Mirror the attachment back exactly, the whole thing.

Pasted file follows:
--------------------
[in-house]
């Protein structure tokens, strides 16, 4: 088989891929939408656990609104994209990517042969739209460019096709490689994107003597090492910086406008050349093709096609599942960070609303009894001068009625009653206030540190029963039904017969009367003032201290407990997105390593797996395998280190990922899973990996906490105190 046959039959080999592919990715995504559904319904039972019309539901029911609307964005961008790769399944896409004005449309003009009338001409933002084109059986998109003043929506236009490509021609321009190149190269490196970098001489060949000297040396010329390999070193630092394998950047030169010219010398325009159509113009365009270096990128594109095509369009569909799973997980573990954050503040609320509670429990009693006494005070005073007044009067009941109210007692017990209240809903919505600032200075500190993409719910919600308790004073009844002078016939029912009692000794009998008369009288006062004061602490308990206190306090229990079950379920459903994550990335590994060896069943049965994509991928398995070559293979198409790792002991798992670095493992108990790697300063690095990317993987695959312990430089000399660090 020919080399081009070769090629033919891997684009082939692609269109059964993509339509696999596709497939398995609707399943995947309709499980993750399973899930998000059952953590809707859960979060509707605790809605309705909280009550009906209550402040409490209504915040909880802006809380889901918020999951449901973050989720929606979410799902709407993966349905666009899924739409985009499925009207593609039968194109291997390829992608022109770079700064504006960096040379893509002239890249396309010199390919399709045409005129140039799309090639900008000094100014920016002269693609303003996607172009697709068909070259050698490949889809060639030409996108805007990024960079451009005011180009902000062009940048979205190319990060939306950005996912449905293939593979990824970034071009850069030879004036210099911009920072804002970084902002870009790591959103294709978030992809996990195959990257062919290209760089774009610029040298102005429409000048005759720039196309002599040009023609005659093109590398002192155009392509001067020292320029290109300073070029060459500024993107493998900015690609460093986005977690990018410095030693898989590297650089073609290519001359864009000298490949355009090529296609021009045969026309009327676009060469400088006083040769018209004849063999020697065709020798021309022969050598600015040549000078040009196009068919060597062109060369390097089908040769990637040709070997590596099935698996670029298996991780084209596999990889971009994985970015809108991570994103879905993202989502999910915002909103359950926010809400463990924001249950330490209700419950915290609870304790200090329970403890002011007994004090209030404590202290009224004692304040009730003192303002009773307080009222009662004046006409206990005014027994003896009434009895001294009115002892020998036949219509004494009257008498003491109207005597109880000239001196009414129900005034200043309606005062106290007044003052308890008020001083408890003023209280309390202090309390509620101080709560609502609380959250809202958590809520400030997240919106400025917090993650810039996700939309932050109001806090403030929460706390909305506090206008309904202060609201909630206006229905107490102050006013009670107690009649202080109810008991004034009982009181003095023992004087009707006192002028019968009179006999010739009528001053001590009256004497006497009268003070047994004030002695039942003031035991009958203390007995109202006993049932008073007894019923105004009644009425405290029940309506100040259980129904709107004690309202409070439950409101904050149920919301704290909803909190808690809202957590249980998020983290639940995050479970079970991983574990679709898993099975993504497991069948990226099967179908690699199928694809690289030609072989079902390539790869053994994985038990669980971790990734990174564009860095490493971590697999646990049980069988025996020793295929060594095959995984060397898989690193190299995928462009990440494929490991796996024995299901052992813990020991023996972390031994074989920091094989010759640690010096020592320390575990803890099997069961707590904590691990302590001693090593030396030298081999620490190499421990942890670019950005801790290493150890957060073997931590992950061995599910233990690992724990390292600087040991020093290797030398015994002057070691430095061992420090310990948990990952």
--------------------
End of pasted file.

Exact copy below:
[in-house]
């Protein structure tokens, strides 16, 4: 088989891929939408656990609104994209990517042969739209460019096709490689994107003597090492910086406008050349093709096609599942960070609303009894001068009625009653206030540190029963039904017969009367003032201290407990997105390593797996395998280190990922899973990996906490105190 046959039959080999592919990715995504559904319904039972019309539901029911609307964005961008790769399944896409004005449309003009009338001409933002084109059986998109003043929506236009490509021609321009190149190269490196970098001489060949000297040396010329390999070193630092394998950047030169010219010398325009159509113009365009270096990128594109095509369009569909799973997980573990954050503040609320509670429990009693006494005070005073007044009067009941109210007692017990209240809903919505600032200075500190993409719910919600308790004073009844002078016939029912009692000794009998008369009288006062004061602490308990206190306090229990079950379920459903994550990335590994060896069943049965994509991928398995070559293979198409790792002991798992670095493992108990790697300063690095990317993987695959312990430089000399660090 020919080399081009070769090629033919891997684009082939692609269109059964993509339509696999596709497939398995609707399943995947309709499980993750399973899930998000059952953590809707859960979060509707605790809605309705909280009550009906209550402040409490209504915040909880802006809380889901918020999951449901973050989720929606979410799902709407993966349905666009899924739409985009499925009207593609039968194109291997390829992608022109770079700064504006960096040379893509002239890249396309010199390919399709045409005129140039799309090639900008000094100014920016002269693609303003996607172009697709068909070259050698490949889809060639030409996108805007990024960079451009005011180009902000062009940048979205190319990060939306950005996912449905293939593979990824970034071009850069030879004036210099911009920072804002970084902002870009790591959103294709978030992809996990195959990257062919290209760089774009610029040298102005429409000048005759720039196309002599040009023609005659093109590398002192155009392509001067020292320029290109300073070029060459500024993107493998900015690609460093986005977690990018410095030693898989590297650089073609290519001359864009000298490949355009090529296609021009045969026309009327676009060469400088006083040769018209004849063999020697065709020798021309022969050598600015040549000078040009196009068919060597062109060369390097089908040769990637040709070997590596099935698996670029298996991780084209596999990889971009994985970015809108991570994103879905993202989502999910915002909103359950926010809400463990924001249950330490209700419950915290609870304790200090329970403890002011007994004090209030404590202290009224004692304040009730003192303002009773307080009222009662004046006409206990005014027994003896009434009895001294009115002892020998036949219509004494009257008498003491109207005597109880000239001196009414129900005034200043309606005062106290007044003052308890008020001083408890003023209280309390202090309390509620101080709560609502609380959250809202958590809520400030997240919106400025917090993650810039996700939309932050109001806090403030929460706390909305506090206008309904202060609201909630206006229905107490102050006013009670107690009649202080109810008991004034009982009181003095023992004087009707006192002028019968009179006999010739009528001053001590009256004497006497009268003070047994004030002695039942003031035991009958203390007995109202006993049932008073007894019923105004009644009425405290029940309506100040259980129904709107004690309202409070439950409101904050149920919301704290909803909190808690809202957590249980998020983290639940995050479970079970991983574990679709898993099975993504497991069948990226099967179908690699199928694809690289030609072989079902390539790869053994994985038990669980971790990734990174564009860095490493971590697999646990049980069988025996020793295929060594095959995984060397898989690193190299995928462009990440494929490991796996024995299901052992813990020991023996972390031994074989920091094989010759640690010096020592320390575990803890099997069961707590904590691990302590001693090593030396030298081999620490190499421990942890670019950005801790290493150890957060073997931590992950061995599910233990690992724990390292600087040991020093290797030398015994002057070691430095061992420090310990948990990952």